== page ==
Policy Recommendation: Addressing the Mental Health and Wellness of Individuals with Intellectual Disabilities

Background

It has been estimated that the rate of mental health conditions for those with IDD is two to three times higher than for the general population. Research findings have varied widely with prevalence rates for co-morbidity of IDD and mental health conditions ranging from 13.9% to 75.2%. The variation in prevalence rates is likely due to lack of consistency regarding diagnostic definitions and assessment instruments, small sample sizes, lack of studies using non-IDD comparison groups and overuse of administrative samples (v. population samples), level of disability (IQ) and type of disability. For individuals with autism spectrum disorder (ASD) the numbers appear to be more defined with a 2011 study of 4,343 children with ASD finding the psychiatric co-morbidity rate by age 16 to be 49%.

Depression and anxiety seem to be two of the most frequently identified mental health conditions in people with IDD but are certainly not the only ones. Research has also indicated an over-representation of schizophrenia in people with IDD compared to the general population. Post-traumatic stress has also been identified as a significant cause of mental health concerns in people with IDD.

Unfortunately, treatment practices have yet to catch up with the reality that people with IDD live with serious mental health conditions. Too many systems of care for people with IDD continue to focus on controlling and managing challenging behaviors without adequate consideration of the potential for underlying mental health or medical conditions as the cause of the behavior. The focus of treatment has historically been developing behavior management plans to promote compliance or the use of medications to control the behaviors. In both cases the treatment is targeting the behavior and not the actual mental health or medical condition making recovery unlikely.

Research in co-occurring IDD and mental illness in the US has been limited and lags behind Canada, Australia and Great Britain. Much of the research that has been done in the U.S. has been directed at the genetic aspects of the condition, looking primarily at specific disabilities and their link to certain mental illnesses. There have been a number of studies regarding autism spectrum disorder and mental health, but only some of these included individuals with IDD even though the comorbidity rate of autism and IDD is high.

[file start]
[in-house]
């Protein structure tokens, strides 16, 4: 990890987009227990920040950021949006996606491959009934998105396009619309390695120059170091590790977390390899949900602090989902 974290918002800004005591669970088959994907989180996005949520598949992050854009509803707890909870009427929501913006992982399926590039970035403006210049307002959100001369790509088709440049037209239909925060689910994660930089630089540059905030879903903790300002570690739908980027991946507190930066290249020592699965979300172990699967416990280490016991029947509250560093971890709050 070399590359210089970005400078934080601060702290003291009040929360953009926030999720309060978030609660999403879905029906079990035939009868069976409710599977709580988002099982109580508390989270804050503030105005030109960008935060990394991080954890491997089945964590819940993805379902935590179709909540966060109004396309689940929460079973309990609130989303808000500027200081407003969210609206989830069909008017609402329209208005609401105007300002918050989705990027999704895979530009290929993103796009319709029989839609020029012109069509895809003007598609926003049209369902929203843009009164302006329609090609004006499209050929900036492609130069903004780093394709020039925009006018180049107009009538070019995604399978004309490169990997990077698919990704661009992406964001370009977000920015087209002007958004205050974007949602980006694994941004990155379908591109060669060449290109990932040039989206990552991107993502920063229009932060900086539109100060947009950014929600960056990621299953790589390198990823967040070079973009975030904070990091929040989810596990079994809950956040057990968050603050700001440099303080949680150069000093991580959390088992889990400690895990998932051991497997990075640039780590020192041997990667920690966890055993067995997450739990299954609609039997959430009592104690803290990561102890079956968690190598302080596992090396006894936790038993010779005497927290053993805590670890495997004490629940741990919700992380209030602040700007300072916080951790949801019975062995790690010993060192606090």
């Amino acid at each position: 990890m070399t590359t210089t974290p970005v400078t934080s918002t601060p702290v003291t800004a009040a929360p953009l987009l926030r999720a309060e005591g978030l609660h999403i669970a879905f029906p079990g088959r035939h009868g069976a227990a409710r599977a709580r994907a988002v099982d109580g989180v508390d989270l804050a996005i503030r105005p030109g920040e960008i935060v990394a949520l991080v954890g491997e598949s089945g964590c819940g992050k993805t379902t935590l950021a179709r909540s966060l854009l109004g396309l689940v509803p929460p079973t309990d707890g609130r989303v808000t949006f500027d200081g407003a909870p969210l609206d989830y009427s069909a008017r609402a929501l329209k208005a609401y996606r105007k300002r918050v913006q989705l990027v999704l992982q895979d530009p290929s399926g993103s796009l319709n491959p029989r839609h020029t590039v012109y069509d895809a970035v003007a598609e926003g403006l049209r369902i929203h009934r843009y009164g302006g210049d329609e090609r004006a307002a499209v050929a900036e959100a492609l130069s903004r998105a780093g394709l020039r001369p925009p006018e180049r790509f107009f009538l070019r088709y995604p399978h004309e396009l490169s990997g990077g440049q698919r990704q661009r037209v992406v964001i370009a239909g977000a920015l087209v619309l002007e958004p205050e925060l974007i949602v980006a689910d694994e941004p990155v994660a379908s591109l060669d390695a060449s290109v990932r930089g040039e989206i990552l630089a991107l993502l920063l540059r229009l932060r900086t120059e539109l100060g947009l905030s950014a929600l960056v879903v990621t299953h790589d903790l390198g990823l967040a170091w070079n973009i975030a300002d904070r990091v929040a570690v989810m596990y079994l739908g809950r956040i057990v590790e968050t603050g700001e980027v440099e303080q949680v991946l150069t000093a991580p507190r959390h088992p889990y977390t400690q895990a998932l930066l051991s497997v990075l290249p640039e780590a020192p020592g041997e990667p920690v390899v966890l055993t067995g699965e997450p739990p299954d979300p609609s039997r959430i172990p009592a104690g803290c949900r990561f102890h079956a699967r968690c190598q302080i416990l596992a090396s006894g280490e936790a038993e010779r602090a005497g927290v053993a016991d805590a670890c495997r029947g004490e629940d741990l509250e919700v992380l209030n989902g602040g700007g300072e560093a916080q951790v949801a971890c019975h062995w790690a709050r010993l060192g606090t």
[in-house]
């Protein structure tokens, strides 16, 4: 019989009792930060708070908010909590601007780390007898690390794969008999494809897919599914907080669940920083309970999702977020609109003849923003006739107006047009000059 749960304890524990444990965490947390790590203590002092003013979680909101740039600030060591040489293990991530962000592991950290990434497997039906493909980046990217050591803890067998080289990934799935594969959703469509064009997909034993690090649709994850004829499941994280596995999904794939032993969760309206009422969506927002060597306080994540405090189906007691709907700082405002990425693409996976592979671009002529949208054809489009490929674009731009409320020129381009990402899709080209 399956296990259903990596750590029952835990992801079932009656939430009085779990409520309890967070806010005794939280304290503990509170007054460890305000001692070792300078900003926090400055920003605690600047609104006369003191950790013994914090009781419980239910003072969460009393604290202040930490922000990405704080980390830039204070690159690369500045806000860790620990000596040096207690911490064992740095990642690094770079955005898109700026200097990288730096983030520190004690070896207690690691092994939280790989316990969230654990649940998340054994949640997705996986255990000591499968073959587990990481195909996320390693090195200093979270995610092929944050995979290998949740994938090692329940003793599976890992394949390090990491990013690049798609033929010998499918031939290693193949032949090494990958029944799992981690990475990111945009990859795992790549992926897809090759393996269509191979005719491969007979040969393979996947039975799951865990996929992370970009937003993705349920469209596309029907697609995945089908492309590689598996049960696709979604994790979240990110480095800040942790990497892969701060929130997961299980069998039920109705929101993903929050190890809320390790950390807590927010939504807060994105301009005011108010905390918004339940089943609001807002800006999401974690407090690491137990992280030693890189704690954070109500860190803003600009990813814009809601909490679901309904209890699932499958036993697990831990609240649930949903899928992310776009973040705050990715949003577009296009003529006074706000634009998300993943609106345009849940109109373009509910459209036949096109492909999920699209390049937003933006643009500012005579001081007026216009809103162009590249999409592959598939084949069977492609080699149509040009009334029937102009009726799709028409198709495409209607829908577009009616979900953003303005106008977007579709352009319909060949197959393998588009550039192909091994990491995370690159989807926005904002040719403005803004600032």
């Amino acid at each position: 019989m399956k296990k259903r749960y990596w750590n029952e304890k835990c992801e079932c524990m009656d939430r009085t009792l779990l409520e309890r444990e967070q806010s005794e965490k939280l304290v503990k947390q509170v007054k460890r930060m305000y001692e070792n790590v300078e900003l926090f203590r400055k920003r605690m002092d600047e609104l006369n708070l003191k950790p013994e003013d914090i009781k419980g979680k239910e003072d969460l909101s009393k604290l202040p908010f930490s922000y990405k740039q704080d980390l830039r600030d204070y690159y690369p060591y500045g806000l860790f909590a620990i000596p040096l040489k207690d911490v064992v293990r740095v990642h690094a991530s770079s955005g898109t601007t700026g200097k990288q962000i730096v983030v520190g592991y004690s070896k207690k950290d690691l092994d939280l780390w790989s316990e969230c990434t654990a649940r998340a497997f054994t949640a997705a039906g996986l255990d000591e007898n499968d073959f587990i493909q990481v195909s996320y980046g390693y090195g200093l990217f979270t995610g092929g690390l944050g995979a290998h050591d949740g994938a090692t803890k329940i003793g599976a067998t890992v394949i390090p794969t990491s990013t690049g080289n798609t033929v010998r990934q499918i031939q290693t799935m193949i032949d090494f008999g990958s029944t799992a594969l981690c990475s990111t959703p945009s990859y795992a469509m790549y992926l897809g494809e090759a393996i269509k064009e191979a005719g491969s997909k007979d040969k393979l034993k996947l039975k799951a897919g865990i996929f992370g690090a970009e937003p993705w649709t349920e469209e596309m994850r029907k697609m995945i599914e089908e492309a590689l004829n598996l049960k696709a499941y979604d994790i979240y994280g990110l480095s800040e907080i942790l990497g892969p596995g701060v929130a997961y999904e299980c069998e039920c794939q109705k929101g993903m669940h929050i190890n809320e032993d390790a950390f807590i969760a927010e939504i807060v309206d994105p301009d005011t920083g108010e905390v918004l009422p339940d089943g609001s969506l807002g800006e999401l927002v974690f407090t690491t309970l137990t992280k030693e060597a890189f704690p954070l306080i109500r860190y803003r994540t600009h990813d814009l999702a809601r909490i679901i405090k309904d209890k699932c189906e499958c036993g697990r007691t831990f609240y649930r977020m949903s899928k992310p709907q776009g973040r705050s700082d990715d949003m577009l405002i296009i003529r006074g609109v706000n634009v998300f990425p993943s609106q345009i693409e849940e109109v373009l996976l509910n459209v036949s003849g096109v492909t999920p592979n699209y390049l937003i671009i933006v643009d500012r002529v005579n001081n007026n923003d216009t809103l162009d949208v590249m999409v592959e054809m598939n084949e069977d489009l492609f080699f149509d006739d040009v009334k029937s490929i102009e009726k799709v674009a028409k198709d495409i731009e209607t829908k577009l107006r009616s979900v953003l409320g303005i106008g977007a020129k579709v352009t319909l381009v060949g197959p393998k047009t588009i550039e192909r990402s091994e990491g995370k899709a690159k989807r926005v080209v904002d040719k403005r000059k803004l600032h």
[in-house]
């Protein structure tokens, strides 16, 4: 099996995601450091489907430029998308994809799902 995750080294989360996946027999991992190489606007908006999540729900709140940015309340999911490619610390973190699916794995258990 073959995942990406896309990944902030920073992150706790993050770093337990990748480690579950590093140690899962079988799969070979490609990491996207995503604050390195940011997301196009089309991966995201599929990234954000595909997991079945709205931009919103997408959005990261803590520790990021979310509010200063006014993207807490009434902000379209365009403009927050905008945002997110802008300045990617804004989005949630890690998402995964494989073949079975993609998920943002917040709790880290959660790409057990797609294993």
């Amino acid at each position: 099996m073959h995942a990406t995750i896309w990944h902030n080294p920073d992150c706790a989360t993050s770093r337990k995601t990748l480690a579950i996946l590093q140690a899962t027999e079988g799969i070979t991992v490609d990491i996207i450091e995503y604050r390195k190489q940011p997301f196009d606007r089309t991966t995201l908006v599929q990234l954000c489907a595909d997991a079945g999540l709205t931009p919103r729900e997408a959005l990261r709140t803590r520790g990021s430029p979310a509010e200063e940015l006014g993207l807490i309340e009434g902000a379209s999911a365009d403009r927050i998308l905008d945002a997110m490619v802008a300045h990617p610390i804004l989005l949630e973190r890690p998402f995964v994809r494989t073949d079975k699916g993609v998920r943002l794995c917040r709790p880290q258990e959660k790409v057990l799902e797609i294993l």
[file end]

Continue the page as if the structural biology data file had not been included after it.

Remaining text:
Often, the first line of “treatment” is psychopharmacological, with psychotropic drugs frequently being used to control the behavior rather than addressing a potential mental health condition. Consequently, standard psychosocial, behavioral and cognitive behavioral treatments have not been comprehensively studied even though there is strong evidence that“many individuals gain benefit from these interventions.”

When individuals don’t receive appropriate treatment for mental illness, crises can occur. Even when appropriate services are available, crises can develop. Consequently, it is important to look at the spectrum of mental health services that are needed by people with IDD. We need to do all we can to prevent individuals from reaching the crisis stage, but we also must be prepared to support individuals and families when they do.

There are a number of challenges that have limited our progress in addressing the mental health needs of people with IDD. The challenges, however, should not deter our determination to fix the problems.

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